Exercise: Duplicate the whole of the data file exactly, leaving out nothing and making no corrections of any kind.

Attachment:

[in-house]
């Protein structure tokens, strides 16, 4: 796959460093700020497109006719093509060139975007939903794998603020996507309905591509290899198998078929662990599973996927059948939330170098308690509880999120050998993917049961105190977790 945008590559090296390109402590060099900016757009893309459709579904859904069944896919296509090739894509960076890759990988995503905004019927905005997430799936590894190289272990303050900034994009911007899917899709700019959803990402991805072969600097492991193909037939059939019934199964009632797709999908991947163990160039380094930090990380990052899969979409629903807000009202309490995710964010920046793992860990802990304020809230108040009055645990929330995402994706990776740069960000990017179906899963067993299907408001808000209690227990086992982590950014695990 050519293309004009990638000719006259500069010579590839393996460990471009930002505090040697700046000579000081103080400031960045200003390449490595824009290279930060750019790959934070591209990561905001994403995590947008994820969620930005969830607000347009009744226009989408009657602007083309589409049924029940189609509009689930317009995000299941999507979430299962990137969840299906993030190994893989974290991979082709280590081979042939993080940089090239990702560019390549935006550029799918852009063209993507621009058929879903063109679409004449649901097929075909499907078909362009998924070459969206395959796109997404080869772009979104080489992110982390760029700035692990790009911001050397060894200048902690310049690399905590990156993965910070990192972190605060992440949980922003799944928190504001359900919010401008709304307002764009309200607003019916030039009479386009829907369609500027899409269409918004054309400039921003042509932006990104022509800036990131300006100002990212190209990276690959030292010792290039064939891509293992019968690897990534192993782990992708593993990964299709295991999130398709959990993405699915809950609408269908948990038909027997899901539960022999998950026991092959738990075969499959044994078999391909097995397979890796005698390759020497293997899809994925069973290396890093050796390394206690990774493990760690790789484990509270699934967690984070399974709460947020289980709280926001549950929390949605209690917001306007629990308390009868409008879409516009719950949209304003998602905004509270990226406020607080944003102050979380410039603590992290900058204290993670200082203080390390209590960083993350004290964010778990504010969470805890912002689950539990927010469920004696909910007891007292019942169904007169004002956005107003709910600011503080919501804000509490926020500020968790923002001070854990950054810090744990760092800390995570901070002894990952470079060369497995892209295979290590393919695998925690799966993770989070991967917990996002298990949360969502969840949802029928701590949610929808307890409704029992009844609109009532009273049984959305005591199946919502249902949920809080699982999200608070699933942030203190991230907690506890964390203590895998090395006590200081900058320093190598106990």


[in-house]
């Protein structure tokens, strides 16, 4: 796959460093700020497109006719093509060139975007939903794998603020996507309905591509290899198998078929662990599973996927059948939330170098308690509880999120050998993917049961105190977790 945008590559090296390109402590060099900016757009893309459709579904859904069944896919296509090739894509960076890759990988995503905004019927905005997430799936590894190289272990303050900034994009911007899917899709700019959803990402991805072969600097492991193909037939059939019934199964009632797709999908991947163990160039380094930090990380990052899969979409629903807000009202309490995710964010920046793992860990802990304020809230108040009055645990929330995402994706990776740069960000990017179906899963067993299907408001808000209690227990086992982590950014695990 050519293309004009990638000719006259500069010579590839393996460990471009930002505090040697700046000579000081103080400031960045200003390449490595824009290279930060750019790959934070591209990561905001994403995590947008994820969620930005969830607000347009009744226009989408009657602007083309589409049924029940189609509009689930317009995000299941999507979430299962990137969840299906993030190994893989974290991979082709280590081979042939993080940089090239990702560019390549935006550029799918852009063209993507621009058929879903063109679409004449649901097929075909499907078909362009998924070459969206395959796109997404080869772009979104080489992110982390760029700035692990790009911001050397060894200048902690310049690399905590990156993965910070990192972190605060992440949980922003799944928190504001359900919010401008709304307002764009309200607003019916030039009479386009829907369609500027899409269409918004054309400039921003042509932006990104022509800036990131300006100002990212190209990276690959030292010792290039064939891509293992019968690897990534192993782990992708593993990964299709295991999130398709959990993405699915809950609408269908948990038909027997899901539960022999998950026991092959738990075969499959044994078999391909097995397979890796005698390759020497293997899809994925069973290396890093050796390394206690990774493990760690790789484990509270699934967690984070399974709460947020289980709280926001549950929390949605209690917001306007629990308390009868409008879409516009719950949209304003998602905004509270990226406020607080944003102050979380410039603590992290900058204290993670200082203080390390209590960083993350004290964010778990504010969470805890912002689950539990927010469920004696909910007891007292019942169904007169004002956005107003709910600011503080919501804000509490926020500020968790923002001070854990950054810090744990760092800390995570901070002894990952470079060369497995892209295979290590393919695998925690799966993770989070991967917990996002298990949360969502969840949802029928701590949610929808307890409704029992009844609109009532009273049984959305005591199946919502249902949920809080699982999200608070699933942030203190991230907690506890964390203590895998090395006590200081900058320093190598106990």